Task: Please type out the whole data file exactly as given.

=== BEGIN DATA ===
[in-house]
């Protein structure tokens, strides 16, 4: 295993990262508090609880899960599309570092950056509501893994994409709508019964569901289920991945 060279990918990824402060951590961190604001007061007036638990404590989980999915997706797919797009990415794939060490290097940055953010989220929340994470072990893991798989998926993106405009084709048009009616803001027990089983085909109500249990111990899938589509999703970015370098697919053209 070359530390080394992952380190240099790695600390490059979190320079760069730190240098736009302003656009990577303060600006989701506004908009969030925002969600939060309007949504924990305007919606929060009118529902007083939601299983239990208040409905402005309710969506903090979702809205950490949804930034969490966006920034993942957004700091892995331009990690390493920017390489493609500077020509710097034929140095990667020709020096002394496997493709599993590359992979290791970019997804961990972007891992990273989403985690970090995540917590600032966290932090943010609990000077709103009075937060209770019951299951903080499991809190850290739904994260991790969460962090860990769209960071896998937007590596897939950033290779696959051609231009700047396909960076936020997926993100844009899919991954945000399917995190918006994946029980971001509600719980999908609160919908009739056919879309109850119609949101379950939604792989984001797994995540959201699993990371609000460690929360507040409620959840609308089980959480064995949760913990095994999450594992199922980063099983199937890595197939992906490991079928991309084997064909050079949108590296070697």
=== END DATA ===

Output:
[in-house]
């Protein structure tokens, strides 16, 4: 295993990262508090609880899960599309570092950056509501893994994409709508019964569901289920991945 060279990918990824402060951590961190604001007061007036638990404590989980999915997706797919797009990415794939060490290097940055953010989220929340994470072990893991798989998926993106405009084709048009009616803001027990089983085909109500249990111990899938589509999703970015370098697919053209 070359530390080394992952380190240099790695600390490059979190320079760069730190240098736009302003656009990577303060600006989701506004908009969030925002969600939060309007949504924990305007919606929060009118529902007083939601299983239990208040409905402005309710969506903090979702809205950490949804930034969490966006920034993942957004700091892995331009990690390493920017390489493609500077020509710097034929140095990667020709020096002394496997493709599993590359992979290791970019997804961990972007891992990273989403985690970090995540917590600032966290932090943010609990000077709103009075937060209770019951299951903080499991809190850290739904994260991790969460962090860990769209960071896998937007590596897939950033290779696959051609231009700047396909960076936020997926993100844009899919991954945000399917995190918006994946029980971001509600719980999908609160919908009739056919879309109850119609949101379950939604792989984001797994995540959201699993990371609000460690929360507040409620959840609308089980959480064995949760913990095994999450594992199922980063099983199937890595197939992906490991079928991309084997064909050079949108590296070697």